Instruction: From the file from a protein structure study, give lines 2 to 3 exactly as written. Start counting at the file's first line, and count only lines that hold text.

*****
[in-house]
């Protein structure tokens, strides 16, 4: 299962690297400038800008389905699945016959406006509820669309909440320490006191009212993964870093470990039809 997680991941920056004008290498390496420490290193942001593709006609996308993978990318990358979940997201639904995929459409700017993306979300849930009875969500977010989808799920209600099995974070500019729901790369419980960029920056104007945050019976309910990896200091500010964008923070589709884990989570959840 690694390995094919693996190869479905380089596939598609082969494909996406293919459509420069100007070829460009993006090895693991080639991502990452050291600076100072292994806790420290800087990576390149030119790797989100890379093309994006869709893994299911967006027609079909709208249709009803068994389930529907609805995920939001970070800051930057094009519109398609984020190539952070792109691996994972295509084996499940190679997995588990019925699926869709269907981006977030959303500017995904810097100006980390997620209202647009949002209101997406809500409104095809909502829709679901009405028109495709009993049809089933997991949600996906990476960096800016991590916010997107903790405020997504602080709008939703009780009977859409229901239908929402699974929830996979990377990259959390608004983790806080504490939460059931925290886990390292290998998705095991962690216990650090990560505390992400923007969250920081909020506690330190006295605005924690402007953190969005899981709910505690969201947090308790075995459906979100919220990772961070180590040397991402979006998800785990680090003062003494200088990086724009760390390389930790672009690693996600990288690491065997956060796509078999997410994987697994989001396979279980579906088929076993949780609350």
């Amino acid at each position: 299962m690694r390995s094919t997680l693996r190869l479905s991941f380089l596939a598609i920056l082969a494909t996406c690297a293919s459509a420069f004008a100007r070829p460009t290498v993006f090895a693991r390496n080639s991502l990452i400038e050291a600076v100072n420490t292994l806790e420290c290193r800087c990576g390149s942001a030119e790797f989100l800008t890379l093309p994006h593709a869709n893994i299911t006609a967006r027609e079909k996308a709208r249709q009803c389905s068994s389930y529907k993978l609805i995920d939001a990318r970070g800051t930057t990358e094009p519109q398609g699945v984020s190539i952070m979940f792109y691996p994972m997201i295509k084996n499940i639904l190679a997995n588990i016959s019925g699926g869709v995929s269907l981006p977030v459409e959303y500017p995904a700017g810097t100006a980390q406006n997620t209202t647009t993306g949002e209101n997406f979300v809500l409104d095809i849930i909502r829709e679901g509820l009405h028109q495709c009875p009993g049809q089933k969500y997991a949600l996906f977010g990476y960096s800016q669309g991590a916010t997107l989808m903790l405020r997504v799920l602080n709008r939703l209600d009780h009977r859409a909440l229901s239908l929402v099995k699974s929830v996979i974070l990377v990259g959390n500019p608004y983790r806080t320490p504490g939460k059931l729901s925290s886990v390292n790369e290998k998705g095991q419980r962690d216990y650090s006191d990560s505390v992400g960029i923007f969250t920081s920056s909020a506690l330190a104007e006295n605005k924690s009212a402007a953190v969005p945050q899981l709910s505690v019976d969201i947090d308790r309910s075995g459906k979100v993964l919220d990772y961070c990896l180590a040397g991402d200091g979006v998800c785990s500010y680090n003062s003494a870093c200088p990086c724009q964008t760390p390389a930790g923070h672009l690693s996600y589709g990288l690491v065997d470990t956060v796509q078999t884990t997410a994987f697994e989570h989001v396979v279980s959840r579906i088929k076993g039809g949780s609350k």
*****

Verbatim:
């Protein structure tokens, strides 16, 4: 299962690297400038800008389905699945016959406006509820669309909440320490006191009212993964870093470990039809 997680991941920056004008290498390496420490290193942001593709006609996308993978990318990358979940997201639904995929459409700017993306979300849930009875969500977010989808799920209600099995974070500019729901790369419980960029920056104007945050019976309910990896200091500010964008923070589709884990989570959840 690694390995094919693996190869479905380089596939598609082969494909996406293919459509420069100007070829460009993006090895693991080639991502990452050291600076100072292994806790420290800087990576390149030119790797989100890379093309994006869709893994299911967006027609079909709208249709009803068994389930529907609805995920939001970070800051930057094009519109398609984020190539952070792109691996994972295509084996499940190679997995588990019925699926869709269907981006977030959303500017995904810097100006980390997620209202647009949002209101997406809500409104095809909502829709679901009405028109495709009993049809089933997991949600996906990476960096800016991590916010997107903790405020997504602080709008939703009780009977859409229901239908929402699974929830996979990377990259959390608004983790806080504490939460059931925290886990390292290998998705095991962690216990650090990560505390992400923007969250920081909020506690330190006295605005924690402007953190969005899981709910505690969201947090308790075995459906979100919220990772961070180590040397991402979006998800785990680090003062003494200088990086724009760390390389930790672009690693996600990288690491065997956060796509078999997410994987697994989001396979279980579906088929076993949780609350």
């Amino acid at each position: 299962m690694r390995s094919t997680l693996r190869l479905s991941f380089l596939a598609i920056l082969a494909t996406c690297a293919s459509a420069f004008a100007r070829p460009t290498v993006f090895a693991r390496n080639s991502l990452i400038e050291a600076v100072n420490t292994l806790e420290c290193r800087c990576g390149s942001a030119e790797f989100l800008t890379l093309p994006h593709a869709n893994i299911t006609a967006r027609e079909k996308a709208r249709q009803c389905s068994s389930y529907k993978l609805i995920d939001a990318r970070g800051t930057t990358e094009p519109q398609g699945v984020s190539i952070m979940f792109y691996p994972m997201i295509k084996n499940i639904l190679a997995n588990i016959s019925g699926g869709v995929s269907l981006p977030v459409e959303y500017p995904a700017g810097t100006a980390q406006n997620t209202t647009t993306g949002e209101n997406f979300v809500l409104d095809i849930i909502r829709e679901g509820l009405h028109q495709c009875p009993g049809q089933k969500y997991a949600l996906f977010g990476y960096s800016q669309g991590a916010t997107l989808m903790l405020r997504v799920l602080n709008r939703l209600d009780h009977r859409a909440l229901s239908l929402v099995k699974s929830v996979i974070l990377v990259g959390n500019p608004y983790r806080t320490p504490g939460k059931l729901s925290s886990v390292n790369e290998k998705g095991q419980r962690d216990y650090s006191d990560s505390v992400g960029i923007f969250t920081s920056s909020a506690l330190a104007e006295n605005k924690s009212a402007a953190v969005p945050q899981l709910s505690v019976d969201i947090d308790r309910s075995g459906k979100v993964l919220d990772y961070c990896l180590a040397g991402d200091g979006v998800c785990s500010y680090n003062s003494a870093c200088p990086c724009q964008t760390p390389a930790g923070h672009l690693s996600y589709g990288l690491v065997d470990t956060v796509q078999t884990t997410a994987f697994e989570h989001v396979v279980s959840r579906i088929k076993g039809g949780s609350k």